Wednesday, November 3, 2010

Calvin Klein Beauty: fragrance review

I am reminded of the Greek term for "beautiful" while contemplating the concept of the new Calvin Klein feminine fragrance, Beauty. The term is όμορφος which literally translates as "of good shape". Contrary to just a lucky roll of the genetic dice, nevertheless, the Greeks have another word to describe someone who impresses our aesthetics with their comportment and appearence, both: ωραίος. This term etymologically comes from the phrase "of its time" and further signifies someone that is in equilibrium, in harmony with the surrounding world: Clearly being ωραίος requires some degree of intellectual and aesthetic effort, contrary to όμορφος! And yet I can't really say that Beauty by Calvin Klein is either. It's pretty (effort number 3 to describe aesthetic value!) and will wear well on many wearers, but in view of the above it fails to instigate either the sense of awe that a DNA-induced Royal Floss would or the grudging admiration a witty and wily leading of the cards in a whist Grand Slam would produce. Beauty is the equivalent of a computer solitaire game; it passes the time pleasantly and that's it.

Supposedly the fragrance was created to support Calvin Klein's clothes collection, with no aspirations of outward seduction (contrary to Euphoria or Obsession which play their intentions face up on the table). Thus Beauty has been promoted as a scent for mature women who choose fashion from the CK line and enjoy his familiar style and minimalistic brevity. To incarnate these, the creating team chose the calla lily. Now calla lilies are not especially renowned for their potent scent (other varieties are prefered, more on which on this article on Perfume Shrine) so perfumer Sophie Labbé turned her attention to ambrette seed for a little intimacy (it's a natural source of musks), jasmine for a floral heart and cedar for a Laconic, dependable base; or the "neo-lily" as the press material would want us to believe. Briefly speaking, Beauty by Calvin Klein doesn't really smell of any of these components. Probably because these are fantasy notes meant to evoke a feeling rather than a photorealistic representation. Its intent is to follow the path of best-selling Beautiful by Lauder, minus the stigma of "old" which an 80s fragrance would risk producing, and to capture the attention of late 30s-early 40s women who secretly love Daisy by Marc Jacobs but find its "just washed my hair & put a plastic flower on it" contraption too young for them. It's also intended for an audience who shy away from the "dirty" indoles (molecules naturally hidding in white flowers) ~an idea which incidentally Jacobs also tackled with his chaste Blush~ and those who are wary of offending people in the office space, yet want something that has a hint of feminine personality; not another brief splash of eunuch citrus or a super-clean musk that passes as fabric softener... In those regards Beauty succeeds.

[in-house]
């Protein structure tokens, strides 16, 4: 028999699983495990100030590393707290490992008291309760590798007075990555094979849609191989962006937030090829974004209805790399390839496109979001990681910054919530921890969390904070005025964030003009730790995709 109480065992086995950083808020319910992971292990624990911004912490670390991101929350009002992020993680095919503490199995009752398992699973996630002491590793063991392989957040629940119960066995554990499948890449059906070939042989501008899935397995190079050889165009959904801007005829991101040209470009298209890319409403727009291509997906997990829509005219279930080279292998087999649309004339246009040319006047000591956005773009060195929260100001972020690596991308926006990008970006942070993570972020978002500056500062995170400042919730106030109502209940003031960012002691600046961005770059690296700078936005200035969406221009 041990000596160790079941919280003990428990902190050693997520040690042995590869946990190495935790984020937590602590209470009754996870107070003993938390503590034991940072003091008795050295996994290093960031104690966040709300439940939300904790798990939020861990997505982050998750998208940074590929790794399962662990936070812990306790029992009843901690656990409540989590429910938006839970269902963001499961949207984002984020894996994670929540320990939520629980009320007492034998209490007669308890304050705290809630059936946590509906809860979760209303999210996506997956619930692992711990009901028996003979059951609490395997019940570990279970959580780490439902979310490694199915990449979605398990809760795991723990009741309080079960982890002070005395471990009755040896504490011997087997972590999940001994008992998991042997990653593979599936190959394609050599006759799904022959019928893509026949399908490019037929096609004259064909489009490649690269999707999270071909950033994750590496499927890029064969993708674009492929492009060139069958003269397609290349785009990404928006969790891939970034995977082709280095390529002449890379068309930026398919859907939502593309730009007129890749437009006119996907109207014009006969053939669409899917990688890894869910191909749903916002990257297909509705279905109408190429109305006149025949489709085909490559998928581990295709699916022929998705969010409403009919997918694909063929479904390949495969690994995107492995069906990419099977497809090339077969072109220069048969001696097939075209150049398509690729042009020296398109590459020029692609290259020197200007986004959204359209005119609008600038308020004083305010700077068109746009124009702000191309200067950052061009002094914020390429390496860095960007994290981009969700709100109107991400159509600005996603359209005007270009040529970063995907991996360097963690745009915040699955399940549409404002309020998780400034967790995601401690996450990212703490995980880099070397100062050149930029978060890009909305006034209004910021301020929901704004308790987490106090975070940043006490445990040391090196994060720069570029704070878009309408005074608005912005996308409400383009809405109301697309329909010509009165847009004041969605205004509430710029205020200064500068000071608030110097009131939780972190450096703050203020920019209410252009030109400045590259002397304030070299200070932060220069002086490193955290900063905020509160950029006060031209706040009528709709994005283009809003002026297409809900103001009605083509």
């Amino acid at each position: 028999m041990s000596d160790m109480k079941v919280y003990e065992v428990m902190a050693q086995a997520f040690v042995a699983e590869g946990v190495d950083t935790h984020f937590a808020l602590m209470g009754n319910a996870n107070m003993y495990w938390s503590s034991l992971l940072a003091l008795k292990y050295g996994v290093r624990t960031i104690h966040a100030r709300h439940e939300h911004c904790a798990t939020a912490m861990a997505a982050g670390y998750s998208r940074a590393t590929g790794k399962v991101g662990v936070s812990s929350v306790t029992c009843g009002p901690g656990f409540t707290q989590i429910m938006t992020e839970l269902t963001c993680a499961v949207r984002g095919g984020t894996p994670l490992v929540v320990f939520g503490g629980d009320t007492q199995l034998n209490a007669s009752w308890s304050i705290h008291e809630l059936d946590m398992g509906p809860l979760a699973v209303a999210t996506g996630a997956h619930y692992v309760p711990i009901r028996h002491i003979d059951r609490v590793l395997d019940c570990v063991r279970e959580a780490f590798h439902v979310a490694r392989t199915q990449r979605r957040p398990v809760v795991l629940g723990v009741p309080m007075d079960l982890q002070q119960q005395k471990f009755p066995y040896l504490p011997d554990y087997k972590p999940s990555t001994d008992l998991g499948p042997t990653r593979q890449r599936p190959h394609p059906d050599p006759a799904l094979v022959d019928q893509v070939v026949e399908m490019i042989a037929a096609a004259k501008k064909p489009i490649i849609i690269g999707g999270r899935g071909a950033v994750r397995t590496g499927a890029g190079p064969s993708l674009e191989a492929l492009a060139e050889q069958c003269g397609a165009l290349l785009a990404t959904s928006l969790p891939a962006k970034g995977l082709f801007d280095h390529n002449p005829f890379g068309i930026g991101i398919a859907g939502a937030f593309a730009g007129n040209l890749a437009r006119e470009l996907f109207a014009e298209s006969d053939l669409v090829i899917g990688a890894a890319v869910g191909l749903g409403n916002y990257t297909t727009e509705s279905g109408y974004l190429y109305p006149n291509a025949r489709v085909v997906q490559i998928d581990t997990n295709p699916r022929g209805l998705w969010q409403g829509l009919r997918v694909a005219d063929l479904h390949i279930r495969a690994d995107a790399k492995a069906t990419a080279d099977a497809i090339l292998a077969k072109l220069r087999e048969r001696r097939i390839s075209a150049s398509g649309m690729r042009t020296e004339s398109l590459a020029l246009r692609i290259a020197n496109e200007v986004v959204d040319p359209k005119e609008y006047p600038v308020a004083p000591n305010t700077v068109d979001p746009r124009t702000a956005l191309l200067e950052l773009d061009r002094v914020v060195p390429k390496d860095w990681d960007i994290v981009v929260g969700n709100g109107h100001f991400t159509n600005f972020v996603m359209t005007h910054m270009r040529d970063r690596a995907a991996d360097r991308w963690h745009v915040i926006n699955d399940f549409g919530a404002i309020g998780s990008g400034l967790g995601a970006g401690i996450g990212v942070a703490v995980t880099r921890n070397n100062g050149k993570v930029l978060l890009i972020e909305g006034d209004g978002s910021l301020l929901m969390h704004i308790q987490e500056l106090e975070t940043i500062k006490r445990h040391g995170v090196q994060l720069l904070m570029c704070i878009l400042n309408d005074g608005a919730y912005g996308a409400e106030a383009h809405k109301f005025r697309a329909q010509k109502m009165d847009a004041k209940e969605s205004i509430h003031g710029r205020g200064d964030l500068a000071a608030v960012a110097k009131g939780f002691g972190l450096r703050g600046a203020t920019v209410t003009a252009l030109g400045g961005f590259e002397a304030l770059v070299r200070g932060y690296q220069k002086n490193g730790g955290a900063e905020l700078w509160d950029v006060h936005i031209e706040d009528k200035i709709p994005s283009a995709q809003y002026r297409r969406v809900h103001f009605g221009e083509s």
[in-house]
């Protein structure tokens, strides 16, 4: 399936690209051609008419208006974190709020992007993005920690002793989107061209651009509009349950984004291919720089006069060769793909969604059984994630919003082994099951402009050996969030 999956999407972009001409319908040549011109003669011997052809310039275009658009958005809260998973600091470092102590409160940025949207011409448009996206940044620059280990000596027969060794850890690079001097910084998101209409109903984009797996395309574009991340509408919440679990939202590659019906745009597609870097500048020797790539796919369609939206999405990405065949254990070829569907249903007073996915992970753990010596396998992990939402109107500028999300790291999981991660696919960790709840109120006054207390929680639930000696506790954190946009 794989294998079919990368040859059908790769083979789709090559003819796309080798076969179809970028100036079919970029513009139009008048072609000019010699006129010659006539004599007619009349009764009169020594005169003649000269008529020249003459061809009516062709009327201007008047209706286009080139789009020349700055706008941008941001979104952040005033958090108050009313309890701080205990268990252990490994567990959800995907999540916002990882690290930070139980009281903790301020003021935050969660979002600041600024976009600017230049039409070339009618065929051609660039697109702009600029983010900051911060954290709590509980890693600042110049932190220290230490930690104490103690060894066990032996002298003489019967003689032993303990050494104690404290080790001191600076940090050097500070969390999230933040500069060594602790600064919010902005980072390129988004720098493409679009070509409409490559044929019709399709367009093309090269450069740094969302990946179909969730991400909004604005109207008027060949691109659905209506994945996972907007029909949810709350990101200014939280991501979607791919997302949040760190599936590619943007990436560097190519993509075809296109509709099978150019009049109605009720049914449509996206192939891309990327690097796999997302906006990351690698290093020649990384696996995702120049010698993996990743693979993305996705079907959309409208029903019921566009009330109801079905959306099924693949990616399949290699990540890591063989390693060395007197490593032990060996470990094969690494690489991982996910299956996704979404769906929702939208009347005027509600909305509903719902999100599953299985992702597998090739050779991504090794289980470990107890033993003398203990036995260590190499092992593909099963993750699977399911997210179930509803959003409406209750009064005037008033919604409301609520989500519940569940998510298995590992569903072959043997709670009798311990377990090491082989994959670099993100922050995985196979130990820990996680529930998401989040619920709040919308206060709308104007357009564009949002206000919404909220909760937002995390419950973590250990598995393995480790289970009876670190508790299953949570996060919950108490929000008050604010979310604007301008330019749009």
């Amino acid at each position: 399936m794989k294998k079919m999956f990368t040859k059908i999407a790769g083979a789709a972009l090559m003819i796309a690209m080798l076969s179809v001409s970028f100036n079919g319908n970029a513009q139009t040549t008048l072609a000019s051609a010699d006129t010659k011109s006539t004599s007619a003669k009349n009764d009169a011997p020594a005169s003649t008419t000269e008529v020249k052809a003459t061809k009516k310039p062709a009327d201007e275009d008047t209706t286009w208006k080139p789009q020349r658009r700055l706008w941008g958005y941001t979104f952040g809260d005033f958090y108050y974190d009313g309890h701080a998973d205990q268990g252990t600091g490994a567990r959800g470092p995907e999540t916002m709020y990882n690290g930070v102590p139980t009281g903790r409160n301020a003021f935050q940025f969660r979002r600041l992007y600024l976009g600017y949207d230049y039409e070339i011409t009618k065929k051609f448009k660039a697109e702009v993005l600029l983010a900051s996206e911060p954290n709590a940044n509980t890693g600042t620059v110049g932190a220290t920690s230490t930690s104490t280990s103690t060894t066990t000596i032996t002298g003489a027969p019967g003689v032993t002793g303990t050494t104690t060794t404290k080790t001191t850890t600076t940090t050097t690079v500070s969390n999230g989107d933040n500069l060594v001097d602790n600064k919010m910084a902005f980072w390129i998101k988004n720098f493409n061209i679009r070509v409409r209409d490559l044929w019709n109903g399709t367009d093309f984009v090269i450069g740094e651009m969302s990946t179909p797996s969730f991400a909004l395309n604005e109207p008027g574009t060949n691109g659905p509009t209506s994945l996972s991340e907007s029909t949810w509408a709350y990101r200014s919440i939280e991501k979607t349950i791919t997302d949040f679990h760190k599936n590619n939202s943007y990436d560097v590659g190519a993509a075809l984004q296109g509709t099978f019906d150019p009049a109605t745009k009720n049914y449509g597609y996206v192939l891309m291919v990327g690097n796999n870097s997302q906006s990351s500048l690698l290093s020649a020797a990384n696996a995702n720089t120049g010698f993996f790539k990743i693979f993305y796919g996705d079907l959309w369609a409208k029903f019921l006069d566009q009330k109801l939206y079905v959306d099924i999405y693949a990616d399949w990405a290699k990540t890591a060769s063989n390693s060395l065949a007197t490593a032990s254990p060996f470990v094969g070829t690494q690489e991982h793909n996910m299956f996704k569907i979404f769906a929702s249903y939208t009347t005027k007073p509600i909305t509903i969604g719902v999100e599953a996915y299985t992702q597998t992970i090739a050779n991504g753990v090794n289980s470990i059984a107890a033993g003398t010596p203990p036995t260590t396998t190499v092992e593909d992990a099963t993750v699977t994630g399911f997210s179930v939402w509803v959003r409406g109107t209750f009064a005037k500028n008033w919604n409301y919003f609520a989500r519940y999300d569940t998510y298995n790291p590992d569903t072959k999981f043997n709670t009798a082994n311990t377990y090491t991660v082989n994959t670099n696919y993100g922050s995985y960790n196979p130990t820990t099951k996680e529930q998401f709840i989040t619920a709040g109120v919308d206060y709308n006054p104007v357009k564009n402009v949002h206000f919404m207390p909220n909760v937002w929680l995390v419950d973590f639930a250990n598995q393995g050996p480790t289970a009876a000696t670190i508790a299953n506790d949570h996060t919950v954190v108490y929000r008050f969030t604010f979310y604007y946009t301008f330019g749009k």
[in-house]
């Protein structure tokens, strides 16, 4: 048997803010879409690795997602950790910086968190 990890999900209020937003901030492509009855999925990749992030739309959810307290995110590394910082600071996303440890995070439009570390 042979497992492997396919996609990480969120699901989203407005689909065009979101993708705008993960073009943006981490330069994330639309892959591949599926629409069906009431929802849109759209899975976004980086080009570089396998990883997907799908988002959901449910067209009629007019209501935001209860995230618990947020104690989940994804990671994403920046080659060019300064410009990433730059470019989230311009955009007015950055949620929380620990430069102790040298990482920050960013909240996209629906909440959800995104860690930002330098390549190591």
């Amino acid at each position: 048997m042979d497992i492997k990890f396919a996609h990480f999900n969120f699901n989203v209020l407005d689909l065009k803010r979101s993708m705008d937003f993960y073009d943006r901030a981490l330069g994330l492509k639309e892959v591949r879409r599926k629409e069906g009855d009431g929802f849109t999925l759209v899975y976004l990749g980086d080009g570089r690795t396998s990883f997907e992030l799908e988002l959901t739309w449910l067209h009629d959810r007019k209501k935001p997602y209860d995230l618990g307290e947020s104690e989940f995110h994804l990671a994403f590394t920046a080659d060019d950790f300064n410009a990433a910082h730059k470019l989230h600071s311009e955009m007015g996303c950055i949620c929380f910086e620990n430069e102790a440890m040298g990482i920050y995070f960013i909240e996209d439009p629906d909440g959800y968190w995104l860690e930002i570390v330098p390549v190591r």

The scent of Beauty by Calvin Klein overall projects like a soapy fresh, peachy and somewhat green tuberose/jasmine in the mould of Do Son by Diptyque or Voile de Jasmin by Bulgari with the requisite "clean musk, clean wood" drydown with only a hint of vanillic sweetness: the concept of a fresh floral jasmine scent with a wink of synth lily . Only whereas the charming rural iconography of Diptyque and its Vietnamesque inspiration provided a plausible excuse for a timid, beginner's tuberose lost in the bamboo shoots of the jungle, the much more impressive (and yes, urbanely elegant in its brushed aluminum) bottle of Beauty ~fronted by model/actress Diane Kruger no less~ predisposes for more, so you're kinda left hanging there... You can find an inexpensive and pleasant jasmolactone-based fragrance similar to this one in Sonia Kashuk's Gardenia No.1, as well as in several body products and shower gels advertised as boasting fresh jasmine or gardenia notes ~the latter also based on jasmolactone molecules (you can also detect the accord in Labbé's own refined "gardenia", Cruel Gardenia for Guerlain's boutique exclusives). So, it all depends on whether you like the CK bottle enough to purchase. In this card game, I'm afraid we've been redealt.